However, the company ran into some problems. Most of the interns they hired didn’t like doing sales. Quickly bored or turned off by the idea of calling strangers, they began asking for other assignments. Frustrated, the co-founder would quickly dismiss the insubordinate intern after a few days and begin a new search to hire more interns.
Eventually, she ended up acquiring a hard-core group of sales interns who stayed for the summer. After the Labor Day weekend, she and her partner finally hired their first full-time salesperson.
But let’s back up a bit.
First, should you even consider hiring a sales intern?
Why not? Marketing, law and engineering firms, among others, hire interns all the time. Nonprofit organizations and government agencies hire interns too. So why shouldn’t a company or organization hire sales interns? Now, I know what you are thinking – well, isn’t a salesperson supposed to make a long-term commitment to a company. Why waste time hiring and training an intern to do sales, if they are only going to stay during the summer before they return to school?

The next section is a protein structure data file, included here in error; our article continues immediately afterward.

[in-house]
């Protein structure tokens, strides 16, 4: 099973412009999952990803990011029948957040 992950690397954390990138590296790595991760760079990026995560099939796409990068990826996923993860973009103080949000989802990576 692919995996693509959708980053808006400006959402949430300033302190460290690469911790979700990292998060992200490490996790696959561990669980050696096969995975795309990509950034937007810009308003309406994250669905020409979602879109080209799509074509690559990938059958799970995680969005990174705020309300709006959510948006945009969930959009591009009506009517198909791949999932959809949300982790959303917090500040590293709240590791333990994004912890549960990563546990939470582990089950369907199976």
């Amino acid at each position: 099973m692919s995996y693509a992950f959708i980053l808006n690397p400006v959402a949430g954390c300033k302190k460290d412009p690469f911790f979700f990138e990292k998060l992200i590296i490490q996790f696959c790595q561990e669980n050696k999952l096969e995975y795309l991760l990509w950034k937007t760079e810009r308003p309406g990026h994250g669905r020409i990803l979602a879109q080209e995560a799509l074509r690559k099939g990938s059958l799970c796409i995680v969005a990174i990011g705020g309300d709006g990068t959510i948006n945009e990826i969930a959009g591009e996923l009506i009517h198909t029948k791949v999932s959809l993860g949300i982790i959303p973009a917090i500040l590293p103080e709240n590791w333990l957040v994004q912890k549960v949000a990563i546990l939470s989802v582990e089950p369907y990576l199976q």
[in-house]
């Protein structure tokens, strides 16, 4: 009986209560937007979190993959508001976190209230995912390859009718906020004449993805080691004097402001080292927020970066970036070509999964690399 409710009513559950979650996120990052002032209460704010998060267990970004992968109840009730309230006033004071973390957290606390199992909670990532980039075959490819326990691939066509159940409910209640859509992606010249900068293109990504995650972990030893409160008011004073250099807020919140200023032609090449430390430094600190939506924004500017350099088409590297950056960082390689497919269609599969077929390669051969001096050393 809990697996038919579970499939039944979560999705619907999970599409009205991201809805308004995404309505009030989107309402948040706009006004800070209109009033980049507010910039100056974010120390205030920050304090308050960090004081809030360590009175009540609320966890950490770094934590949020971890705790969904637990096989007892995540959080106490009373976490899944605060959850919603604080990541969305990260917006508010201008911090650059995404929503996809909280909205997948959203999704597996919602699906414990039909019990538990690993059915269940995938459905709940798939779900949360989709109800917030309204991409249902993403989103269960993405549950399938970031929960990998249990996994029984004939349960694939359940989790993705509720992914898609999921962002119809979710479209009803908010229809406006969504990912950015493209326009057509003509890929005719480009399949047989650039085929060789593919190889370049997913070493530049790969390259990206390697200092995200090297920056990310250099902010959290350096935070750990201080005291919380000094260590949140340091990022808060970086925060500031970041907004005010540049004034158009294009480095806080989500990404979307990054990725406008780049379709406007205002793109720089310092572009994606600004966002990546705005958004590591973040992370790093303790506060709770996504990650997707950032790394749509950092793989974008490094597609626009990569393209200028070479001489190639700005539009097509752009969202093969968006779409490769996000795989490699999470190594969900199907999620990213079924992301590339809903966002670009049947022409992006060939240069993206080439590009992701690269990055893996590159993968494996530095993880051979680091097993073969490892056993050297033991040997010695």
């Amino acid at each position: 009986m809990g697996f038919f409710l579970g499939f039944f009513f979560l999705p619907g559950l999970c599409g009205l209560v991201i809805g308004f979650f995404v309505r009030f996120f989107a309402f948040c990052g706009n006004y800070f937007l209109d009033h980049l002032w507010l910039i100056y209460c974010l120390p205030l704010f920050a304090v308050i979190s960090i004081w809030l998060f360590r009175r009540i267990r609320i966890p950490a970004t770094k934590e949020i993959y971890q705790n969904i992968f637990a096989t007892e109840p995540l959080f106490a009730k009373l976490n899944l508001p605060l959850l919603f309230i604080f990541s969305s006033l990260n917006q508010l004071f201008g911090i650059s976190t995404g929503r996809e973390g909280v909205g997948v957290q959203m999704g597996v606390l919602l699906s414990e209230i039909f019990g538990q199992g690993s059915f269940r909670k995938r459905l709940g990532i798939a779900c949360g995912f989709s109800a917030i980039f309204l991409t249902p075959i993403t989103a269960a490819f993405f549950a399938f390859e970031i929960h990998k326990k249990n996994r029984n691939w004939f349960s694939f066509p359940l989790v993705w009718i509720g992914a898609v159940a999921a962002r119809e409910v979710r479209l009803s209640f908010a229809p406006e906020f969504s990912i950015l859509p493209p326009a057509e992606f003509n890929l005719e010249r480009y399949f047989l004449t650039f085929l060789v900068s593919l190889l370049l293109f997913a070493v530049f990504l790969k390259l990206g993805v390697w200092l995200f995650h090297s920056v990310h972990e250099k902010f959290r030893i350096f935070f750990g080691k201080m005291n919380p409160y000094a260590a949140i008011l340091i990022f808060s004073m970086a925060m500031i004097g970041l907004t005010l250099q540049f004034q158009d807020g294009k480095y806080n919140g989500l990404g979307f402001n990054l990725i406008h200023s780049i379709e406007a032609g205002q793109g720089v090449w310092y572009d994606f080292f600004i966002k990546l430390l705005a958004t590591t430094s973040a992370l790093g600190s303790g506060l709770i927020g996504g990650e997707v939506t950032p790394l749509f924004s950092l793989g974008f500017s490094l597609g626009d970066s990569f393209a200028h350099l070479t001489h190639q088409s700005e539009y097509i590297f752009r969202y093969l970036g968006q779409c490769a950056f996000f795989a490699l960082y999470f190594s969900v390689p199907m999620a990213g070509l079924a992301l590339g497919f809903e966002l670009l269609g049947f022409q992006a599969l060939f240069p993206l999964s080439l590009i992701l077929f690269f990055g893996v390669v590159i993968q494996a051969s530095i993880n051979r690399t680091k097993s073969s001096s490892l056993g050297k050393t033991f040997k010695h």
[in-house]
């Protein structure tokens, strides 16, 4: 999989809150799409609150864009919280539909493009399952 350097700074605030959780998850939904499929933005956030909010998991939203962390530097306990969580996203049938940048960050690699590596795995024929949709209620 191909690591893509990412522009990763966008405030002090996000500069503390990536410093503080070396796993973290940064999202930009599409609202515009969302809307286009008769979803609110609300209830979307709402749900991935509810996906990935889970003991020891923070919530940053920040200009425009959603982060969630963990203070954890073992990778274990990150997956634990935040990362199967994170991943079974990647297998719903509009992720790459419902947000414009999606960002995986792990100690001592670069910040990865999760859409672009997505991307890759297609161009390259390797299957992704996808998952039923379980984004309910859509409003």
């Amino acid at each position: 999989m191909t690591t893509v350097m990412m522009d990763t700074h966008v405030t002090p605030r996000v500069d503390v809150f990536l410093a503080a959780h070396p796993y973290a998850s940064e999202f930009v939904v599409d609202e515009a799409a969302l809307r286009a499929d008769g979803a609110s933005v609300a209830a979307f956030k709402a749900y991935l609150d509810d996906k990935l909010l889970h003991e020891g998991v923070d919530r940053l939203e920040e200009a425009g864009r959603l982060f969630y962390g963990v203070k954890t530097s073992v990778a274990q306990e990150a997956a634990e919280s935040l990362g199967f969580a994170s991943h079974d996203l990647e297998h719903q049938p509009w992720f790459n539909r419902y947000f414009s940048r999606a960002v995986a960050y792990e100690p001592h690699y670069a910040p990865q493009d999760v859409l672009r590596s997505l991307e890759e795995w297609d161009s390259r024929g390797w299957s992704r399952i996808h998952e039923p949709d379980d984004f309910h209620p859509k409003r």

It really depends on what you want your sales intern to actually do.
Of course, you want your intern to steer clear of large prospects that could generate a lot of revenue for your company. But depending on what you’re selling and the industry you are in, what harm can you do by allowing interns to follow-up on initial calls and ask qualifying questions. And what harm can occur if an intern is allowed to do a short demo or webinar of your products and services? With the proper training and oversight, an intern could actually do well and help your company. You are also creating the classic win-win situation – if the intern does well and likes your company, you could be grooming him for a full-time job down the road.